Natural nutrition for cyclists

Have you ever checked out the nutrition information on the back of your favorite cycling snacks? Too many commercial foods are loaded with calories from sugar, salt, and fat, and packed with chemicals to enhance flavor and prolong shelf life. When you’re riding hard you need to eat, but prepackaged foods aren’t always the best option.

Whether you’re out for a couple hours of fun riding or taking on a century, fuel up with these natural alternatives. They’ll sustain your energy, maintain your focus, and—bonus—you won’t be left with non-decomposable foil wrappers in your jersey pocket.


Mother Nature has already provided athletes with awesome value-packed nutrition in snack-sized packages. Bananas are a popular cycling snack for a reason: they’re chock full of glucose, fructose, water, and potassium, and they travel easily. Sliced apples, orange wedges, and dates all makes great on-the-road snacks as well, since their low glycemic index score means they provide sustained energy rather than blood sugar spikes.

Sweet potatoes are another fantastic source of energy for cyclists—they’re packed with beta-carotene (which aids recovery), fiber, and essential minerals like potassium, manganese, and vitamin A.

Taking them out on the road requires just a few minutes of preparation. Slice one large sweet potato (with the skin still on), spread the slices over a baking sheet, give them a quick dash of salt, and then bake for about 35 minutes at 250 degrees. The goal is to dry them into convenient, chewy snacks that are easy to carry.


If those commercials with athletes dripping beads of Gatorade weren’t enough to turn you off of sports drinks already, check out the labels. The 90 calories in Gatorade’s G Series Thirst Quencher come mainly from its 21 grams of sugar. According to the American Heart Association, that’s 80% of your recommended sugar intake for the day.

Skip the artificially dyed and flavored sports drinks and go for plain water. It’s just as hydrating as the sports drinks, but without the extra calories and chemicals. Dissolvable tablets like Nuun are a great way to add minerals, salts, and flavor to your water without all the extra stuff—one 16-oz bottle of Nuun-enhanced water has only 6 calories, and no sugar. For more information on hydration, see our Hydration Station article.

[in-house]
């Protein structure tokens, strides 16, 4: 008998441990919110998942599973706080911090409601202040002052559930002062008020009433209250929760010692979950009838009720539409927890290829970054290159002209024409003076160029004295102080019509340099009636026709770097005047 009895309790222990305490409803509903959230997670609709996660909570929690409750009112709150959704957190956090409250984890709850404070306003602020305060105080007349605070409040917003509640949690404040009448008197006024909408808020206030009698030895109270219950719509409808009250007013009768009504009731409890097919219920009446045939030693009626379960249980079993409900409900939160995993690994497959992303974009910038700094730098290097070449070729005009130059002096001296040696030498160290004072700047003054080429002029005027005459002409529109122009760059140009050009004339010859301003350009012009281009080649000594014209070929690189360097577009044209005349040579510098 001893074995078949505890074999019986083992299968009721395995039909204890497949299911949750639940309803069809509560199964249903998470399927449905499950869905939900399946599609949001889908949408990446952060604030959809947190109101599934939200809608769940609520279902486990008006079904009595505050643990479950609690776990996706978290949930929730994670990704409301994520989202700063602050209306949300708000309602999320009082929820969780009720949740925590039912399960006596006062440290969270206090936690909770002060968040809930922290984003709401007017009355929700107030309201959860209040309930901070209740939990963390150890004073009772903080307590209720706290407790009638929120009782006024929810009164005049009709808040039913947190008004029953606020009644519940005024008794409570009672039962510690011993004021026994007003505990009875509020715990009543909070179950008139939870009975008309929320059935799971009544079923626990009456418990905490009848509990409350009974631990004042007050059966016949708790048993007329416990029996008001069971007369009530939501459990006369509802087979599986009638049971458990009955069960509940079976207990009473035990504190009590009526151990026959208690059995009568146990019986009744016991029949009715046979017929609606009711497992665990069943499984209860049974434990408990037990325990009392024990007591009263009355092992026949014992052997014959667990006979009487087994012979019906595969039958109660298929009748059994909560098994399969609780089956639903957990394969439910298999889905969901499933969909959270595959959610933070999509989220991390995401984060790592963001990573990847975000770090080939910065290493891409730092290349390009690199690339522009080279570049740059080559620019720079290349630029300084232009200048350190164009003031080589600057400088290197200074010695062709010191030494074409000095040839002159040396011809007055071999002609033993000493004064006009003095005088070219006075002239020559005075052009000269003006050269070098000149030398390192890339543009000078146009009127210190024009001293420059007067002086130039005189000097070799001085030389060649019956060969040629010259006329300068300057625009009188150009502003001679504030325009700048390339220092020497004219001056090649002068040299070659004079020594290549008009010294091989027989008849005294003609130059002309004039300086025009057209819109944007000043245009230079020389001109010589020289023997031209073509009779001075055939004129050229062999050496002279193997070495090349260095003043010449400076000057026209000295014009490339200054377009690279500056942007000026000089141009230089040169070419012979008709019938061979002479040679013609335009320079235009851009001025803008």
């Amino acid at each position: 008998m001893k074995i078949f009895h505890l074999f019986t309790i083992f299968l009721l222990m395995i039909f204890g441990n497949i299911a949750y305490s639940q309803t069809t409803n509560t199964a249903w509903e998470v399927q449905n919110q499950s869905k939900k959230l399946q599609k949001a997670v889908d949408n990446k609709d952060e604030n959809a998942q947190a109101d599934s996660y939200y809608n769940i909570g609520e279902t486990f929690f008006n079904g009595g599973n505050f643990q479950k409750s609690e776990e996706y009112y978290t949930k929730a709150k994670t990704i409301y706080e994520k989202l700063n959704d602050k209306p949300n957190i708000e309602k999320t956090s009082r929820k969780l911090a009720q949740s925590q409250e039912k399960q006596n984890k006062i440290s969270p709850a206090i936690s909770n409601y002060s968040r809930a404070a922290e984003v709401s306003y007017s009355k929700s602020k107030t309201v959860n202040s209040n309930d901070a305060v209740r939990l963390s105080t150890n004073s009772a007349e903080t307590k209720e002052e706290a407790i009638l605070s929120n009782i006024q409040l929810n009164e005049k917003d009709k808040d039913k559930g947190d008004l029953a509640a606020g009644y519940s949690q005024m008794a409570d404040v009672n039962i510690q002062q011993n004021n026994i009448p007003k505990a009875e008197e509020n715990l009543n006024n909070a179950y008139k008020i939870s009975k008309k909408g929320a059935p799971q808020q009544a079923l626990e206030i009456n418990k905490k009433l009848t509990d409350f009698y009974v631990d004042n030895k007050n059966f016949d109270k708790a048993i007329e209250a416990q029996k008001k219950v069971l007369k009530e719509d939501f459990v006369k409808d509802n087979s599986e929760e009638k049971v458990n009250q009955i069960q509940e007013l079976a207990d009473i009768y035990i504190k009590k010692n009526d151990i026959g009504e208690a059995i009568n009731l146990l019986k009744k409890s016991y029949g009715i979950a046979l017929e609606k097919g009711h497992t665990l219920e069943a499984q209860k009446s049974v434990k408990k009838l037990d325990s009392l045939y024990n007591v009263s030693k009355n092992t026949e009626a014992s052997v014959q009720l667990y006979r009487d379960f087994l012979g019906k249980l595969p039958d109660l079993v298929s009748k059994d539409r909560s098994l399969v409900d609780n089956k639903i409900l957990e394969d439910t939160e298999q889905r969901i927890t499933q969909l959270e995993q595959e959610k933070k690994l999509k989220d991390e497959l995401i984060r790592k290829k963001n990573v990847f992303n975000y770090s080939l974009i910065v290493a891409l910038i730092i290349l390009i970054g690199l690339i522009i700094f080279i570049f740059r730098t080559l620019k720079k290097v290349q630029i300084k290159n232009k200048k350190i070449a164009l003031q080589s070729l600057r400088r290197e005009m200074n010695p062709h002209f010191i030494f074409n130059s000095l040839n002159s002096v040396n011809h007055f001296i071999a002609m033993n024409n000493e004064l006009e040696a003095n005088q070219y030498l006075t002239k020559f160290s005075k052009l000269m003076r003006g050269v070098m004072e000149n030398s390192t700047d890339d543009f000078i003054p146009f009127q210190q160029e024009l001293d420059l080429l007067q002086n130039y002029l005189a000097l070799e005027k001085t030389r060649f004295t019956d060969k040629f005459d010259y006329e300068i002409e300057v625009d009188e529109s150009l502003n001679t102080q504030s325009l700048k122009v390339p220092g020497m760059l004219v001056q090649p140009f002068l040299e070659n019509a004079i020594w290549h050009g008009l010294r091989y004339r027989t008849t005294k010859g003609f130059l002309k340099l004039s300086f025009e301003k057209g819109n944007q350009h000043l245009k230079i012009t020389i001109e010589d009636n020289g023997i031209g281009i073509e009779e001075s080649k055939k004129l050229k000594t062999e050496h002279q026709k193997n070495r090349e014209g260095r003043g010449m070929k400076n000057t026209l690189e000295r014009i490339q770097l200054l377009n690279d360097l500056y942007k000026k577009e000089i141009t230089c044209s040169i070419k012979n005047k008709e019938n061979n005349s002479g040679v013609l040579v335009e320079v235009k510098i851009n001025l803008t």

Colorful packets of energy gels, bars, and chews may make great end caps and register displays in sports stores, but many are packed with chemicals and sugar—not to mention expensive.

Take granola bars, that staple hunger-quenching snack. After checking the label on a Clif Bar and finding it had 23 grams of sugar, I began experimenting with making my own granola bars. The upside is that they’re incredibly easy to make, and can save you tons of money over buying individually-wrapped granola bars at a dollar a pop.

My basic recipe is posted on my blog. It’s easy to modify, inexpensive, delicious, and best of all you know exactly what’s in it because you put it there yourself.

Energy gels can be great for giving you a quick boost, but they can be pricey. Try this recipe for making your own, then pour it into a nutrition flask like this one from Hammer. It’s a great way to cut down on waste, too.


After a long ride, your muscles need protein and carbs, and your glycogen stores need to be restocked with good sugars. Chocolate milk and rejuvenating smoothies can do wonders to help your body recover, and they’re delicious to boot.

Have you been following our Watermelon Recovery series? Check out the minted watermelon shake or a watermelon recovery smoothie for some delicious, all-natural recovery drinks.


What are your favorite alternatives to packaged cycling snacks? Sound off in the comments below.

Jessie Kwak is a writer who loves to type about the good life: travel, outdoor adventures, food and drink, and (of course) cycling. You can find her at Bictoro: Bikes and Crafts.

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